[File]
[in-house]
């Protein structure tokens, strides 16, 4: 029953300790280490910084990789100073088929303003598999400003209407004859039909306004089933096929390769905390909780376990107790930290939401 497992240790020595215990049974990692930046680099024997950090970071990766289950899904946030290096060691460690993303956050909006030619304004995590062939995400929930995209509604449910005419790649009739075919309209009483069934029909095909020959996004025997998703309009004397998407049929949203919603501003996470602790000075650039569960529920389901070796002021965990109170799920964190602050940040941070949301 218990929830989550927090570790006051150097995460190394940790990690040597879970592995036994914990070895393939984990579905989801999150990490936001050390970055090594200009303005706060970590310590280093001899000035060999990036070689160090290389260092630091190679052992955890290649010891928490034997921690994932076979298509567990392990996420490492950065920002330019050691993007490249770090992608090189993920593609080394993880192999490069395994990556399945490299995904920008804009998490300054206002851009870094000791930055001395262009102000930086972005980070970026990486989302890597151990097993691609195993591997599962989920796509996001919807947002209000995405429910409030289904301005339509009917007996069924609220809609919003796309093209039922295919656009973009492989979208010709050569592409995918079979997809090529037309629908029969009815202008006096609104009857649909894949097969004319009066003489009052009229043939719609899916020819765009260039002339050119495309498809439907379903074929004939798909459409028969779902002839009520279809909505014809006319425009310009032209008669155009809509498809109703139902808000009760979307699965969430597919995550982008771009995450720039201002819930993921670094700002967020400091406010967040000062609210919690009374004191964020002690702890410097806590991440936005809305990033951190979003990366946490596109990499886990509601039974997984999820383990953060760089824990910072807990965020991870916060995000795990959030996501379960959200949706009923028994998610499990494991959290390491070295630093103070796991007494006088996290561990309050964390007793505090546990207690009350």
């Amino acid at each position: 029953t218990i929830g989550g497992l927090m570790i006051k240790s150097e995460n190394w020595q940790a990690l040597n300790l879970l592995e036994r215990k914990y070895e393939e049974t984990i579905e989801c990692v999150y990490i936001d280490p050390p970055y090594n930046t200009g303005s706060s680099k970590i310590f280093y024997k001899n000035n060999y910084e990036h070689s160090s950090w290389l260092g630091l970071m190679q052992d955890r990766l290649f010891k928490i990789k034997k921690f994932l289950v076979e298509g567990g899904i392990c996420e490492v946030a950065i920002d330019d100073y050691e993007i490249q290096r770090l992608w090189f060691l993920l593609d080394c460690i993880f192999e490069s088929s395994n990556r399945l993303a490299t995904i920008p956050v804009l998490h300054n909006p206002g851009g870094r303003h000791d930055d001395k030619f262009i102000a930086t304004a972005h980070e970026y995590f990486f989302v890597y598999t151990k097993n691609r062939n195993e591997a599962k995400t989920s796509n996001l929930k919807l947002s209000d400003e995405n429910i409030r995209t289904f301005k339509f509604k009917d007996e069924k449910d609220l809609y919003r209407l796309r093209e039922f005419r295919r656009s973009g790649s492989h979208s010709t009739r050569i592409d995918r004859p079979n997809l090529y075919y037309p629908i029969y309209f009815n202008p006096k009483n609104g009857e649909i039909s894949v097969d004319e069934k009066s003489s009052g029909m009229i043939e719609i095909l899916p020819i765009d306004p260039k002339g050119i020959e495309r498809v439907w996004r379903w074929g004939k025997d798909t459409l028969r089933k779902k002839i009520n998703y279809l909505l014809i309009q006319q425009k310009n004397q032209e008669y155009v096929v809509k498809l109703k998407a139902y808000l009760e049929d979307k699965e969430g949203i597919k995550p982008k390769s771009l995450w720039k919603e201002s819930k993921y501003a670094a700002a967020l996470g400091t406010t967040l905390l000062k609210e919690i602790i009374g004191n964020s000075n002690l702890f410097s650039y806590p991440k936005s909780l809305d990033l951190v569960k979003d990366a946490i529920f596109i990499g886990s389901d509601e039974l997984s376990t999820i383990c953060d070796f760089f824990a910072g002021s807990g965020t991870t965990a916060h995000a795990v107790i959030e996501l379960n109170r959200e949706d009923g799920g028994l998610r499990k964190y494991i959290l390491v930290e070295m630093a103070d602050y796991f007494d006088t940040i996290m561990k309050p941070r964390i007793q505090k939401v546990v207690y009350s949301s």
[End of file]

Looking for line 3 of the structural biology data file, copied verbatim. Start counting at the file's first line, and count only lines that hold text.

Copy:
């Amino acid at each position: 029953t218990i929830g989550g497992l927090m570790i006051k240790s150097e995460n190394w020595q940790a990690l040597n300790l879970l592995e036994r215990k914990y070895e393939e049974t984990i579905e989801c990692v999150y990490i936001d280490p050390p970055y090594n930046t200009g303005s706060s680099k970590i310590f280093y024997k001899n000035n060999y910084e990036h070689s160090s950090w290389l260092g630091l970071m190679q052992d955890r990766l290649f010891k928490i990789k034997k921690f994932l289950v076979e298509g567990g899904i392990c996420e490492v946030a950065i920002d330019d100073y050691e993007i490249q290096r770090l992608w090189f060691l993920l593609d080394c460690i993880f192999e490069s088929s395994n990556r399945l993303a490299t995904i920008p956050v804009l998490h300054n909006p206002g851009g870094r303003h000791d930055d001395k030619f262009i102000a930086t304004a972005h980070e970026y995590f990486f989302v890597y598999t151990k097993n691609r062939n195993e591997a599962k995400t989920s796509n996001l929930k919807l947002s209000d400003e995405n429910i409030r995209t289904f301005k339509f509604k009917d007996e069924k449910d609220l809609y919003r209407l796309r093209e039922f005419r295919r656009s973009g790649s492989h979208s010709t009739r050569i592409d995918r004859p079979n997809l090529y075919y037309p629908i029969y309209f009815n202008p006096k009483n609104g009857e649909i039909s894949v097969d004319e069934k009066s003489s009052g029909m009229i043939e719609i095909l899916p020819i765009d306004p260039k002339g050119i020959e495309r498809v439907w996004r379903w074929g004939k025997d798909t459409l028969r089933k779902k002839i009520n998703y279809l909505l014809i309009q006319q425009k310009n004397q032209e008669y155009v096929v809509k498809l109703k998407a139902y808000l009760e049929d979307k699965e969430g949203i597919k995550p982008k390769s771009l995450w720039k919603e201002s819930k993921y501003a670094a700002a967020l996470g400091t406010t967040l905390l000062k609210e919690i602790i009374g004191n964020s000075n002690l702890f410097s650039y806590p991440k936005s909780l809305d990033l951190v569960k979003d990366a946490i529920f596109i990499g886990s389901d509601e039974l997984s376990t999820i383990c953060d070796f760089f824990a910072g002021s807990g965020t991870t965990a916060h995000a795990v107790i959030e996501l379960n109170r959200e949706d009923g799920g028994l998610r499990k964190y494991i959290l390491v930290e070295m630093a103070d602050y796991f007494d006088t940040i996290m561990k309050p941070r964390i007793q505090k939401v546990v207690y009350s949301s």